From the back cover:
“Turning away from the privileged world of the ’eminent Victorians’, Gertrude Bell (1868-1926) explored, mapped, and excavated the world of the Arabs. Recruited by British intelligence during World War I, she played a crucial role in obtaining the loyalty of Arab leaders, and her connections and information provided the brains to match T.E. Lawrence’s brawn. After the war, she played a major role in creating the modern Middle East and was, at the time, considered the most powerful woman in the British Empire.”

I’ve been recommending this book right and left to friends, family and strangers. An excellent read about a strong, independent and intelligent woman who was ahead of her time, it’s also a timely book, given the current political climate in the Middle East in general and Iraq specifically. Interestingly, many of the obstacles Gertrude Bell faced with her British co-workers in relaying what she knew about the Arab tribes because of her gender are still being dealt with today.

I cannot stress how much I enjoyed this book. Although it takes place in the early part of the Twentieth Century, Bell’s experiences of others due to her gender still resonate today. Her sheer determination and an unwillingness to take ‘no’ for an answer lead her achievement in venturing into places no other person ever attempted. She not only learns the language, but takes the time to observe the hierarchy and customs, earning her the respect of the tribe leaders she meets.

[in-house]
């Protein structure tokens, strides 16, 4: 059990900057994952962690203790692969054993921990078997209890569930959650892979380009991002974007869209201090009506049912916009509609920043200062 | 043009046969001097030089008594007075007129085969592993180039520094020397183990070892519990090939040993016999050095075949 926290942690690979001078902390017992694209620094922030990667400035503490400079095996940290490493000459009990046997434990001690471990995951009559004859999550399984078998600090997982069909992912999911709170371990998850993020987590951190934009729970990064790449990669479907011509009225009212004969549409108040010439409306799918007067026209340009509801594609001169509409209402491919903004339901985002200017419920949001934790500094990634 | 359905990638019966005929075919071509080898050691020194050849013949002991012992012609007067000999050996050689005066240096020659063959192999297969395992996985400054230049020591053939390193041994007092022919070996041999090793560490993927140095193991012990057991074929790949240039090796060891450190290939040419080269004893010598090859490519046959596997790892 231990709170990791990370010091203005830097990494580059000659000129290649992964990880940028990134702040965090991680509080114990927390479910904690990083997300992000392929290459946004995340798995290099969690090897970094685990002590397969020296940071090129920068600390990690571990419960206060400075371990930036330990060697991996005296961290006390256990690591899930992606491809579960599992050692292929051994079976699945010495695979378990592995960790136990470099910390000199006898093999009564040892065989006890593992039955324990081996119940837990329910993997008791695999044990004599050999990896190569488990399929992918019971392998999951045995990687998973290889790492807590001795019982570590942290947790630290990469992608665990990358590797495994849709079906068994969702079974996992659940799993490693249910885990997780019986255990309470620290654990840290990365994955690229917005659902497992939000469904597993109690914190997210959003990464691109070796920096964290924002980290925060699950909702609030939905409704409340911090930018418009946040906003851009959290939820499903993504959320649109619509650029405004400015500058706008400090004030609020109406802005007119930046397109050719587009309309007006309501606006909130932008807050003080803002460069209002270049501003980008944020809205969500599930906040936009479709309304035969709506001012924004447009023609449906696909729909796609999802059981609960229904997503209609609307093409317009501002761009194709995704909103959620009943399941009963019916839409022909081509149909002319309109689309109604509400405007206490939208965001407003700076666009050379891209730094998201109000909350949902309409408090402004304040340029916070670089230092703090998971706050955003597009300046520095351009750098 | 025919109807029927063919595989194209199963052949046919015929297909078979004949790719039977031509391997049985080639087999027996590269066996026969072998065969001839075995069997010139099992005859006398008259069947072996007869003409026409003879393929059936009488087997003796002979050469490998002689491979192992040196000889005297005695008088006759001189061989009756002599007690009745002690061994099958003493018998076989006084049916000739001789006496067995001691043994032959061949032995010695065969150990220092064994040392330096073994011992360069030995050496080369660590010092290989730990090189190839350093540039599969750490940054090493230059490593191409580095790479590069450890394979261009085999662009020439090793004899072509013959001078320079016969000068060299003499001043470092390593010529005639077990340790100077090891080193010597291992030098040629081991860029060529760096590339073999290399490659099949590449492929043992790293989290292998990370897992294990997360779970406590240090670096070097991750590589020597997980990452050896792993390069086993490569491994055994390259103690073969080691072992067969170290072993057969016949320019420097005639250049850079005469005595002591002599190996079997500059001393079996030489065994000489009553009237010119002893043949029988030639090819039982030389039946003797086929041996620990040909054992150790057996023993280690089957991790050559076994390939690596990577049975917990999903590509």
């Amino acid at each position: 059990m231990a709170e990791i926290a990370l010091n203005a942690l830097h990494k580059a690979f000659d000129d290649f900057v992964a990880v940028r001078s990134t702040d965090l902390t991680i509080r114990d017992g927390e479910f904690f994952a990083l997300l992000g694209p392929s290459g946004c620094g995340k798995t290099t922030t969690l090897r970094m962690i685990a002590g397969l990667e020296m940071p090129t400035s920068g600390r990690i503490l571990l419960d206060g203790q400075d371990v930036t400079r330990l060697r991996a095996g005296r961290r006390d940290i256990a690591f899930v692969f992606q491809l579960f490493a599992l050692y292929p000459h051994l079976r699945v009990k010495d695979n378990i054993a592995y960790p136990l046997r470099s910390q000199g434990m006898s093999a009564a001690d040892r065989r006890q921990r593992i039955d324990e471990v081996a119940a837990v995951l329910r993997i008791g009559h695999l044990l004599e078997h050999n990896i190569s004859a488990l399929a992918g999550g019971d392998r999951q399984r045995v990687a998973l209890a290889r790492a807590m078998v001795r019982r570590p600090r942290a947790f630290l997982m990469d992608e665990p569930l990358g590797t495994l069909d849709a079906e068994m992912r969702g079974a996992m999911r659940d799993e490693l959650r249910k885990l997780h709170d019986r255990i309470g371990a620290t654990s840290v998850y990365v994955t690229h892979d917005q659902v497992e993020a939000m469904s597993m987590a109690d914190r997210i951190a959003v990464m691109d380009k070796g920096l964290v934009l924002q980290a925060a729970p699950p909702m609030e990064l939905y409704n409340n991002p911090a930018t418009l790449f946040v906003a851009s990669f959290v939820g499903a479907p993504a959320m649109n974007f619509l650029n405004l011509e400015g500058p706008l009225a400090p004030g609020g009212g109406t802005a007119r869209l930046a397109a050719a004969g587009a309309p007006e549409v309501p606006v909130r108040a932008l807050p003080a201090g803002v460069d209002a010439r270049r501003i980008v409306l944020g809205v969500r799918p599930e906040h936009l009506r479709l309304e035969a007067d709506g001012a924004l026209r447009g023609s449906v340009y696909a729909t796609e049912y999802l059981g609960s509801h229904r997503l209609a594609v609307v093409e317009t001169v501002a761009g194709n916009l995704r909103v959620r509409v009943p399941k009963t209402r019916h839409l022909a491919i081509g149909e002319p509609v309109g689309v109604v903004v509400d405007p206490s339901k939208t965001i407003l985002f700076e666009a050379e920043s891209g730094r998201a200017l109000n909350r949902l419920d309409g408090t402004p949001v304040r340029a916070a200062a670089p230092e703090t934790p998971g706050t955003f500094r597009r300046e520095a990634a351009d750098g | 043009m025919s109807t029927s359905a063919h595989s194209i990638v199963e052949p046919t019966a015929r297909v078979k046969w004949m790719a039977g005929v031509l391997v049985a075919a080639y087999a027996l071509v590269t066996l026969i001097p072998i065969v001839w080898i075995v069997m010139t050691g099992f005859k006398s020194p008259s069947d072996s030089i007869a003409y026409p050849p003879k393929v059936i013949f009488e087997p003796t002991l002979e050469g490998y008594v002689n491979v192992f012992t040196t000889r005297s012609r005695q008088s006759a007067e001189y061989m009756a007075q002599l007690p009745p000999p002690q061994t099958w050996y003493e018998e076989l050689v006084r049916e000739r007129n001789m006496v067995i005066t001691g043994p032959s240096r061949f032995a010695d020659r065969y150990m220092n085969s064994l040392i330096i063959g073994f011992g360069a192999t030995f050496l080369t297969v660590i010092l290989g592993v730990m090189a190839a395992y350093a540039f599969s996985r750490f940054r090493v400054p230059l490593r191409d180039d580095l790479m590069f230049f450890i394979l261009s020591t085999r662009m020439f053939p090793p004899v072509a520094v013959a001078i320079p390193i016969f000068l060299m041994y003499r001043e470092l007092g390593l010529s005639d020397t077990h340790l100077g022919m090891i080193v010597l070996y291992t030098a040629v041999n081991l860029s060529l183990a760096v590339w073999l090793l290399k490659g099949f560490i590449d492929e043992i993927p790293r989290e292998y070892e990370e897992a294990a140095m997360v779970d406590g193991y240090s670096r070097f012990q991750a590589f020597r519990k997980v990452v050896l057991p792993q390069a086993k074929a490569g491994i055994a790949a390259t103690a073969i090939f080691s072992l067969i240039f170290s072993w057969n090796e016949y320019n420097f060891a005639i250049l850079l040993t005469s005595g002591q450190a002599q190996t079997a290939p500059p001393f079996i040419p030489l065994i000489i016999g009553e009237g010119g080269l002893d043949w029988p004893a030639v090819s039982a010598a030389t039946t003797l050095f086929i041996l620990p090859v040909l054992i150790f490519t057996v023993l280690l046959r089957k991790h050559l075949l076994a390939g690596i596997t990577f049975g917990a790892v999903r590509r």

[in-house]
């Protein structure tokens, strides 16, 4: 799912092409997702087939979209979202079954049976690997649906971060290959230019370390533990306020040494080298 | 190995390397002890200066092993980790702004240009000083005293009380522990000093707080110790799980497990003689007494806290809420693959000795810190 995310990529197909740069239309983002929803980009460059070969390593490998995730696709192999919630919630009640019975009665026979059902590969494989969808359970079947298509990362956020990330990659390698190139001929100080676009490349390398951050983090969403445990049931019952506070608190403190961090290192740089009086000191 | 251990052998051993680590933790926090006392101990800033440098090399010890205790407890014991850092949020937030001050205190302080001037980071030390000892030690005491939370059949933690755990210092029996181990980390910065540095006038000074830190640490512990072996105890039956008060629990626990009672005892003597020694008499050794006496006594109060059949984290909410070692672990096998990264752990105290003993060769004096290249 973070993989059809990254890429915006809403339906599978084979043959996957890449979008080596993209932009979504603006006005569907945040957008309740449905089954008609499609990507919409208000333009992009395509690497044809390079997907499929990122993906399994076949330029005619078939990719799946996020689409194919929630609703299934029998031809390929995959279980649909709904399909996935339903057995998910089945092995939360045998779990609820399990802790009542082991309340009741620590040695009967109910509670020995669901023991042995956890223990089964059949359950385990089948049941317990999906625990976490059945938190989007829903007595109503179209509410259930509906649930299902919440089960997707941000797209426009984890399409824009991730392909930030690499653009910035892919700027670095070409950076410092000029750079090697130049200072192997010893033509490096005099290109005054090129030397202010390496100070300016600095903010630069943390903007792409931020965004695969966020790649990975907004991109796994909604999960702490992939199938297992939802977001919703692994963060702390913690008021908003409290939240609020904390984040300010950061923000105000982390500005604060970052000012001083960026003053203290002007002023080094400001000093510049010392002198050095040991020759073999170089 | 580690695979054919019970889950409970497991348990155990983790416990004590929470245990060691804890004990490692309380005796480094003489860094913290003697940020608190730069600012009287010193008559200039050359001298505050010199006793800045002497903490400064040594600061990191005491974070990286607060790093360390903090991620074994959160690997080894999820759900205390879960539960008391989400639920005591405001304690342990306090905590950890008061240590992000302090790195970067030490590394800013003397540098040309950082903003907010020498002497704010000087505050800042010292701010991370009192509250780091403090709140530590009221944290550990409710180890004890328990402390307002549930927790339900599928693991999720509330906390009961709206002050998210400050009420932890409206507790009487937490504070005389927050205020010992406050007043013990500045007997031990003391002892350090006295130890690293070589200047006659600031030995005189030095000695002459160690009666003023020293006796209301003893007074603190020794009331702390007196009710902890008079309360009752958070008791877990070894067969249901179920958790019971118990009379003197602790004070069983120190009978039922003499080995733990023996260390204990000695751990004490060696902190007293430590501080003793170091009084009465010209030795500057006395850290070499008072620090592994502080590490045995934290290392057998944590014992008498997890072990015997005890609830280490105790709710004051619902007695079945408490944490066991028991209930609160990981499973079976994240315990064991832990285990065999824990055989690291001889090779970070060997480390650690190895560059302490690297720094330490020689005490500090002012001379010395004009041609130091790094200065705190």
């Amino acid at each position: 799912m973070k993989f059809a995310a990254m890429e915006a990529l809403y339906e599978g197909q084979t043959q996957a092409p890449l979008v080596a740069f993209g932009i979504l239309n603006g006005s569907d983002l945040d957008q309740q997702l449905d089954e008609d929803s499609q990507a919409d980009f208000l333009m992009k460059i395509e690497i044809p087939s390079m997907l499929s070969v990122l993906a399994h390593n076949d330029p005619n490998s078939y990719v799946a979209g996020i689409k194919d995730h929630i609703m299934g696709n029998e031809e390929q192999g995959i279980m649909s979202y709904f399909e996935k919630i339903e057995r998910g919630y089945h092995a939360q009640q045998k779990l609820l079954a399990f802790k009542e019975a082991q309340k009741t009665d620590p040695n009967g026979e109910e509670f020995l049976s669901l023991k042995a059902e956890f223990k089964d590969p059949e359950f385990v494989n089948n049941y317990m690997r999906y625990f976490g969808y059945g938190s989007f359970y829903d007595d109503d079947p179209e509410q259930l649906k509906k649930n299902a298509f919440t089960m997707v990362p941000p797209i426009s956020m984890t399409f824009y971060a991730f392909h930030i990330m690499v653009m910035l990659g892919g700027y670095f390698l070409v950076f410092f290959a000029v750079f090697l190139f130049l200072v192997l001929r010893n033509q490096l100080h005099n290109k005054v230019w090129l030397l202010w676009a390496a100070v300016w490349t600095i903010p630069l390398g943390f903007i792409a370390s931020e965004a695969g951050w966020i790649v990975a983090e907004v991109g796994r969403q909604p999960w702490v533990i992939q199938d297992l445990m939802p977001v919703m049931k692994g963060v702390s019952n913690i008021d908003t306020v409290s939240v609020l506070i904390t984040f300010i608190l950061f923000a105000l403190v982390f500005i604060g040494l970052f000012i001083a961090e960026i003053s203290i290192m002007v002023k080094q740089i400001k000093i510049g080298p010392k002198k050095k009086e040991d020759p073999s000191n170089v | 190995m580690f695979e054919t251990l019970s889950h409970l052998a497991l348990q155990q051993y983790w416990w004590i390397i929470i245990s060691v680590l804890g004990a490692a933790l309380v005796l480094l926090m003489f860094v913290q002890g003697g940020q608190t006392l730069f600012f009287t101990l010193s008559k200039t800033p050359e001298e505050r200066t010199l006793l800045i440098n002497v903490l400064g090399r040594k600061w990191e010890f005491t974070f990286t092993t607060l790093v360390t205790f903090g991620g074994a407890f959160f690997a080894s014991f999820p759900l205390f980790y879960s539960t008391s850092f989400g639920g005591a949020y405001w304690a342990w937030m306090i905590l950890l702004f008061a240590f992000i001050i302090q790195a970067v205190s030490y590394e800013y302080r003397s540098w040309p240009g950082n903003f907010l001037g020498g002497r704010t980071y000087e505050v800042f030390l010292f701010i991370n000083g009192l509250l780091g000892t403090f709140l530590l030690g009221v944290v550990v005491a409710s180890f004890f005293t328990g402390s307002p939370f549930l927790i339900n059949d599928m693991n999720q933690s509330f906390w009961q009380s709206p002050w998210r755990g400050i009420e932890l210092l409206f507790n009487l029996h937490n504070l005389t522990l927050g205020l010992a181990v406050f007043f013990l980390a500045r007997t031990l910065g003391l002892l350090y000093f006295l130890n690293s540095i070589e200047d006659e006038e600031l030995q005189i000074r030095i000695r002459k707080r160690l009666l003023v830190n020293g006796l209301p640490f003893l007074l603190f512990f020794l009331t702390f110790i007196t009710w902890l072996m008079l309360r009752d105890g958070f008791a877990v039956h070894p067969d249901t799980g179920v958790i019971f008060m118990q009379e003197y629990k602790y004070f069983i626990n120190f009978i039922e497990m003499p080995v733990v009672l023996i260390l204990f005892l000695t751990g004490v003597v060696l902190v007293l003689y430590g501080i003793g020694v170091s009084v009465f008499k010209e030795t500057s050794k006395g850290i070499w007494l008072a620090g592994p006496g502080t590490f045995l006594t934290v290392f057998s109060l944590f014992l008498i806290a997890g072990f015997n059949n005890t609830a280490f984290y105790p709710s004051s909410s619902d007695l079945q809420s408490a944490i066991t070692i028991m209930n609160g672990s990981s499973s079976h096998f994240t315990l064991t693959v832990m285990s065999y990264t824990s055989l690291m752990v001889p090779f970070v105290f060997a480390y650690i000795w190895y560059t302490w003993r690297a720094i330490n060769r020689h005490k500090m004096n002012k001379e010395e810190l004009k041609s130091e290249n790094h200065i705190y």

Although much of Gertrude Bell’s work in the Middle East took place during World War I, it read as if it was happening in the here and now. Articulate, intelligent, educated and well-versed in the culture she chose to live in, Bell dealt with men in positions of power who chose not to listen to her opinions. She felt that the wisest course in giving the Middle East some stability was to put local tribal leaders in positions of power to run their own newly formed government, with British officers acting in supporting roles.

Instead of listening to her advice, Capt. Arnold T. Wilson, among others, followed his own agenda in holding power close to the vest. It would be too easy to dismiss it as being ‘of the time’, that women had no place in politics, either foreign or domestic. The personal conflict between Bell and Wilson reflected the external and volatile conflict between the natives of the Middle East and those who sought to control it.

Desert Queen is a powerful biography with an insightful look inside the Victorian age, the Great War and the Middle East of one hundred years ago. One is left with the personality of a strong and fiercely intelligent woman who defied convention and sought her destiny outside the narrow confines of what was expected of her.

Look for Desert Queen at your local bookshop or on-line.

This review is my personal opinion and mine alone.

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